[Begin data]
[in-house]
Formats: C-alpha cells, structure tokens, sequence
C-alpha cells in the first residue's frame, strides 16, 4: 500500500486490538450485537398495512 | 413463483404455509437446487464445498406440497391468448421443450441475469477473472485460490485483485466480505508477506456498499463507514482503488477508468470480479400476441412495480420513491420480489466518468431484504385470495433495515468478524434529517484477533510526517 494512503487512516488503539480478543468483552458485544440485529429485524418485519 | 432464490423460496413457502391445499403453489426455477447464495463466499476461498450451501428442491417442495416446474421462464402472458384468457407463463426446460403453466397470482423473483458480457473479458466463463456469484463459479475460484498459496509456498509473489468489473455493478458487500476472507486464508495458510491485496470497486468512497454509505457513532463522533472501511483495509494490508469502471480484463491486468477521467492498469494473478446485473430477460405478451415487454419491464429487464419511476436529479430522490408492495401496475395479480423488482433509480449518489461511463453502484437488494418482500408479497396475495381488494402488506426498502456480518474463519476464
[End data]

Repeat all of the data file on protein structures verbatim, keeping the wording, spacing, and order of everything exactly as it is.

[in-house]
Formats: C-alpha cells, structure tokens, sequence
C-alpha cells in the first residue's frame, strides 16, 4: 500500500486490538450485537398495512 | 413463483404455509437446487464445498406440497391468448421443450441475469477473472485460490485483485466480505508477506456498499463507514482503488477508468470480479400476441412495480420513491420480489466518468431484504385470495433495515468478524434529517484477533510526517 494512503487512516488503539480478543468483552458485544440485529429485524418485519 | 432464490423460496413457502391445499403453489426455477447464495463466499476461498450451501428442491417442495416446474421462464402472458384468457407463463426446460403453466397470482423473483458480457473479458466463463456469484463459479475460484498459496509456498509473489468489473455493478458487500476472507486464508495458510491485496470497486468512497454509505457513532463522533472501511483495509494490508469502471480484463491486468477521467492498469494473478446485473430477460405478451415487454419491464429487464419511476436529479430522490408492495401496475395479480423488482433509480449518489461511463453502484437488494418482500408479497396475495381488494402488506426498502456480518474463519476464